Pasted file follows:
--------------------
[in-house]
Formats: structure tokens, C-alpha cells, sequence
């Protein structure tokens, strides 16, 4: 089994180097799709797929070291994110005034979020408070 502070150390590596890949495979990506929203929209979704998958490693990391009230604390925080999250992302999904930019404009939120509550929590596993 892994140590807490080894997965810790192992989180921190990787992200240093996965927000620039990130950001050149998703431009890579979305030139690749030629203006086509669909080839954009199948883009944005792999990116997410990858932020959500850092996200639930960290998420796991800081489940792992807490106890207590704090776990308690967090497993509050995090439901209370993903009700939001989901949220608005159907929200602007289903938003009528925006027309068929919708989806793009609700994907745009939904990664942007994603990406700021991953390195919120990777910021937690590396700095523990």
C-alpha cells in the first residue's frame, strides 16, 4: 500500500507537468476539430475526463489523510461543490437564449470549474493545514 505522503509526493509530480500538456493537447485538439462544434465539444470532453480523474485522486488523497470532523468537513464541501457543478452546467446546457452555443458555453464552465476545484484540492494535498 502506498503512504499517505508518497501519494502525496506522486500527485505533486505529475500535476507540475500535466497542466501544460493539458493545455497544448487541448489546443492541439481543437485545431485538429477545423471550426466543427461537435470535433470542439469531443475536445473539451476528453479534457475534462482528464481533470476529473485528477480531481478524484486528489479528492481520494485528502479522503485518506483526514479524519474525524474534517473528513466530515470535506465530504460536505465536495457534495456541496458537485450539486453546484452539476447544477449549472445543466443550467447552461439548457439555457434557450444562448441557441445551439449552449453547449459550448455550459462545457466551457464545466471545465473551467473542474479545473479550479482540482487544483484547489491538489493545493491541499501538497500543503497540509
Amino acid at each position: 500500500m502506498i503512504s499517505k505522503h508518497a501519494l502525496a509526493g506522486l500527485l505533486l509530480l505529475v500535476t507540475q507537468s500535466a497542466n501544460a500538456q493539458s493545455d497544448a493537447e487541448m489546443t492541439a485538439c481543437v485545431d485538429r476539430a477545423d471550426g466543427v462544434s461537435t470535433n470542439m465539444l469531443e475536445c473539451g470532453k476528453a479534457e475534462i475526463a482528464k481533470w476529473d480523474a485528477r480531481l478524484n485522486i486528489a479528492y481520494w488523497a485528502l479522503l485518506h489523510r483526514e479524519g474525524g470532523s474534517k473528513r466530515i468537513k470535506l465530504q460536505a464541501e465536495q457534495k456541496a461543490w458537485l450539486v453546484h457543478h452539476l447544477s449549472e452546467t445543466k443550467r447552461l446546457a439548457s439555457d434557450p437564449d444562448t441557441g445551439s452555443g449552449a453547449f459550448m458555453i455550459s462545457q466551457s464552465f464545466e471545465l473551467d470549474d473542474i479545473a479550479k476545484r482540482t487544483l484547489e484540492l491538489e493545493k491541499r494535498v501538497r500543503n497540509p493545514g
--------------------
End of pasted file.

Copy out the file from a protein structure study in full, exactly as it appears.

[in-house]
Formats: structure tokens, C-alpha cells, sequence
């Protein structure tokens, strides 16, 4: 089994180097799709797929070291994110005034979020408070 502070150390590596890949495979990506929203929209979704998958490693990391009230604390925080999250992302999904930019404009939120509550929590596993 892994140590807490080894997965810790192992989180921190990787992200240093996965927000620039990130950001050149998703431009890579979305030139690749030629203006086509669909080839954009199948883009944005792999990116997410990858932020959500850092996200639930960290998420796991800081489940792992807490106890207590704090776990308690967090497993509050995090439901209370993903009700939001989901949220608005159907929200602007289903938003009528925006027309068929919708989806793009609700994907745009939904990664942007994603990406700021991953390195919120990777910021937690590396700095523990």
C-alpha cells in the first residue's frame, strides 16, 4: 500500500507537468476539430475526463489523510461543490437564449470549474493545514 505522503509526493509530480500538456493537447485538439462544434465539444470532453480523474485522486488523497470532523468537513464541501457543478452546467446546457452555443458555453464552465476545484484540492494535498 502506498503512504499517505508518497501519494502525496506522486500527485505533486505529475500535476507540475500535466497542466501544460493539458493545455497544448487541448489546443492541439481543437485545431485538429477545423471550426466543427461537435470535433470542439469531443475536445473539451476528453479534457475534462482528464481533470476529473485528477480531481478524484486528489479528492481520494485528502479522503485518506483526514479524519474525524474534517473528513466530515470535506465530504460536505465536495457534495456541496458537485450539486453546484452539476447544477449549472445543466443550467447552461439548457439555457434557450444562448441557441445551439449552449453547449459550448455550459462545457466551457464545466471545465473551467473542474479545473479550479482540482487544483484547489491538489493545493491541499501538497500543503497540509
Amino acid at each position: 500500500m502506498i503512504s499517505k505522503h508518497a501519494l502525496a509526493g506522486l500527485l505533486l509530480l505529475v500535476t507540475q507537468s500535466a497542466n501544460a500538456q493539458s493545455d497544448a493537447e487541448m489546443t492541439a485538439c481543437v485545431d485538429r476539430a477545423d471550426g466543427v462544434s461537435t470535433n470542439m465539444l469531443e475536445c473539451g470532453k476528453a479534457e475534462i475526463a482528464k481533470w476529473d480523474a485528477r480531481l478524484n485522486i486528489a479528492y481520494w488523497a485528502l479522503l485518506h489523510r483526514e479524519g474525524g470532523s474534517k473528513r466530515i468537513k470535506l465530504q460536505a464541501e465536495q457534495k456541496a461543490w458537485l450539486v453546484h457543478h452539476l447544477s449549472e452546467t445543466k443550467r447552461l446546457a439548457s439555457d434557450p437564449d444562448t441557441g445551439s452555443g449552449a453547449f459550448m458555453i455550459s462545457q466551457s464552465f464545466e471545465l473551467d470549474d473542474i479545473a479550479k476545484r482540482t487544483l484547489e484540492l491538489e493545493k491541499r494535498v501538497r500543503n497540509p493545514g